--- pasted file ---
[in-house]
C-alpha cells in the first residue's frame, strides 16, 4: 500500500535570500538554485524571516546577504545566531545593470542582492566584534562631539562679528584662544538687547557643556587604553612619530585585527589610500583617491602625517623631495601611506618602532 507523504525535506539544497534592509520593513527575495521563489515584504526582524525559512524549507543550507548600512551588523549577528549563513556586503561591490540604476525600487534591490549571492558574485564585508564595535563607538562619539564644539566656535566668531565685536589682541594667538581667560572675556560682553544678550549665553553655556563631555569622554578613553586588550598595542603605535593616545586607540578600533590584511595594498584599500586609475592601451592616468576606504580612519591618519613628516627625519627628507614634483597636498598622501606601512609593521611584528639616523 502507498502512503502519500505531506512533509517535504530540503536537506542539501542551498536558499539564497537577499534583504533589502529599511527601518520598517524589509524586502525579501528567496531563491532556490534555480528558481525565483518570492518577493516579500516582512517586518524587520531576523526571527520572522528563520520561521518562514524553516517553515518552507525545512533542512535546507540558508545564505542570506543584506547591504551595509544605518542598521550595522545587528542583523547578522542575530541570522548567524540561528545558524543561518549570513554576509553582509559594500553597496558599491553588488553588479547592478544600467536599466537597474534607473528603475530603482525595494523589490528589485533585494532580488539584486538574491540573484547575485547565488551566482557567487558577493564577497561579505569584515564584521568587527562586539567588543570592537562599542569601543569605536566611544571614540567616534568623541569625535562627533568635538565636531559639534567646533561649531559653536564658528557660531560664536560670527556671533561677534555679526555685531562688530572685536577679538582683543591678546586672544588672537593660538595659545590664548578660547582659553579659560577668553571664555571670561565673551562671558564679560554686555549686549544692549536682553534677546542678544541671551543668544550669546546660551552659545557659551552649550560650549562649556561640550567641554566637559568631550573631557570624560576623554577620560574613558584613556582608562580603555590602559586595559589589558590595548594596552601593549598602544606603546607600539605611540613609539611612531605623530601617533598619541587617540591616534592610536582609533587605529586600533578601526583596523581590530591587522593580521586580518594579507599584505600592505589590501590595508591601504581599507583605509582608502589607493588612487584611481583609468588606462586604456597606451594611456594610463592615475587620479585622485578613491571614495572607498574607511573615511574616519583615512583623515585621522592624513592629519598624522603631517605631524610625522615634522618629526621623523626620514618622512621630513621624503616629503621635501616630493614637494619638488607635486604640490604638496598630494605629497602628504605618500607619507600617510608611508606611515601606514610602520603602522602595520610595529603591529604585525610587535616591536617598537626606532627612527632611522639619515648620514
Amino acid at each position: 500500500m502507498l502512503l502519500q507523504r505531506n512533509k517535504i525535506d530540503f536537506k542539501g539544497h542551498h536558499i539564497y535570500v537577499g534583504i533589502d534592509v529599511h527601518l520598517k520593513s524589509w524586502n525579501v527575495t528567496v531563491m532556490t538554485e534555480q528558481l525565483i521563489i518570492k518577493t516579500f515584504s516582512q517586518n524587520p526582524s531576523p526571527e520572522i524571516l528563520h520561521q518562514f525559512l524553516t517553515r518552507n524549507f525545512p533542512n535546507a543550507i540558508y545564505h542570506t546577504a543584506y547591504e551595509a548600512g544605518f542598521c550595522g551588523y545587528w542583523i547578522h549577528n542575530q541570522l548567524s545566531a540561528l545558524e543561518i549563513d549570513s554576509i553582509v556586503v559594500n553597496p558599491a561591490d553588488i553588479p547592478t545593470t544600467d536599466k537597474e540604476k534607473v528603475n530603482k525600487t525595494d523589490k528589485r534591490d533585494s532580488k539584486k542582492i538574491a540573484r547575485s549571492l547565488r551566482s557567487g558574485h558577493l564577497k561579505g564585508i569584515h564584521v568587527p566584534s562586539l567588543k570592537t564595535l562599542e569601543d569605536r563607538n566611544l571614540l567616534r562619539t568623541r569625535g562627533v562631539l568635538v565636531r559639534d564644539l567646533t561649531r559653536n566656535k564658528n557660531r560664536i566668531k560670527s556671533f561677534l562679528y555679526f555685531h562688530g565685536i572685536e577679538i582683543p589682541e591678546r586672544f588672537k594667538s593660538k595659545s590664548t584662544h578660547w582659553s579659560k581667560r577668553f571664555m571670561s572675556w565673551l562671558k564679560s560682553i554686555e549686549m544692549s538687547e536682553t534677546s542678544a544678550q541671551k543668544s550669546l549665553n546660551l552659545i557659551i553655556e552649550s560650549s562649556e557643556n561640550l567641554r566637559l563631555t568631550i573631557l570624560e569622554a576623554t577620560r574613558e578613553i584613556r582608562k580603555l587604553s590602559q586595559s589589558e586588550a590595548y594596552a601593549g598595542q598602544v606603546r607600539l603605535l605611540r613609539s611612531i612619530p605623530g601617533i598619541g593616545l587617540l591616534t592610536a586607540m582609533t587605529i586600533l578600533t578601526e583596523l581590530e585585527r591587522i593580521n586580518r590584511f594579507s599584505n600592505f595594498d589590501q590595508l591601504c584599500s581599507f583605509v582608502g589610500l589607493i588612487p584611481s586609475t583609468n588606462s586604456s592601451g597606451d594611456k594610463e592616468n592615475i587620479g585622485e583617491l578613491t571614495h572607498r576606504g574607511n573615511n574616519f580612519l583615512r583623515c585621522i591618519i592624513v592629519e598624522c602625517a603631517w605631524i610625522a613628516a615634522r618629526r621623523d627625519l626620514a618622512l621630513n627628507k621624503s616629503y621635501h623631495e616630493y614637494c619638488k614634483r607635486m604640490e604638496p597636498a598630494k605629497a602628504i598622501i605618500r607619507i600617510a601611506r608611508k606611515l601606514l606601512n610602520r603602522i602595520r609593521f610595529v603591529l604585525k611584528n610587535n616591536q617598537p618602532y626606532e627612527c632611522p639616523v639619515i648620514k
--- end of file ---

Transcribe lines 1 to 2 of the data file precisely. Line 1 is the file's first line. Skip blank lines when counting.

[in-house]
C-alpha cells in the first residue's frame, strides 16, 4: 500500500535570500538554485524571516546577504545566531545593470542582492566584534562631539562679528584662544538687547557643556587604553612619530585585527589610500583617491602625517623631495601611506618602532 507523504525535506539544497534592509520593513527575495521563489515584504526582524525559512524549507543550507548600512551588523549577528549563513556586503561591490540604476525600487534591490549571492558574485564585508564595535563607538562619539564644539566656535566668531565685536589682541594667538581667560572675556560682553544678550549665553553655556563631555569622554578613553586588550598595542603605535593616545586607540578600533590584511595594498584599500586609475592601451592616468576606504580612519591618519613628516627625519627628507614634483597636498598622501606601512609593521611584528639616523 502507498502512503502519500505531506512533509517535504530540503536537506542539501542551498536558499539564497537577499534583504533589502529599511527601518520598517524589509524586502525579501528567496531563491532556490534555480528558481525565483518570492518577493516579500516582512517586518524587520531576523526571527520572522528563520520561521518562514524553516517553515518552507525545512533542512535546507540558508545564505542570506543584506547591504551595509544605518542598521550595522545587528542583523547578522542575530541570522548567524540561528545558524543561518549570513554576509553582509559594500553597496558599491553588488553588479547592478544600467536599466537597474534607473528603475530603482525595494523589490528589485533585494532580488539584486538574491540573484547575485547565488551566482557567487558577493564577497561579505569584515564584521568587527562586539567588543570592537562599542569601543569605536566611544571614540567616534568623541569625535562627533568635538565636531559639534567646533561649531559653536564658528557660531560664536560670527556671533561677534555679526555685531562688530572685536577679538582683543591678546586672544588672537593660538595659545590664548578660547582659553579659560577668553571664555571670561565673551562671558564679560554686555549686549544692549536682553534677546542678544541671551543668544550669546546660551552659545557659551552649550560650549562649556561640550567641554566637559568631550573631557570624560576623554577620560574613558584613556582608562580603555590602559586595559589589558590595548594596552601593549598602544606603546607600539605611540613609539611612531605623530601617533598619541587617540591616534592610536582609533587605529586600533578601526583596523581590530591587522593580521586580518594579507599584505600592505589590501590595508591601504581599507583605509582608502589607493588612487584611481583609468588606462586604456597606451594611456594610463592615475587620479585622485578613491571614495572607498574607511573615511574616519583615512583623515585621522592624513592629519598624522603631517605631524610625522615634522618629526621623523626620514618622512621630513621624503616629503621635501616630493614637494619638488607635486604640490604638496598630494605629497602628504605618500607619507600617510608611508606611515601606514610602520603602522602595520610595529603591529604585525610587535616591536617598537626606532627612527632611522639619515648620514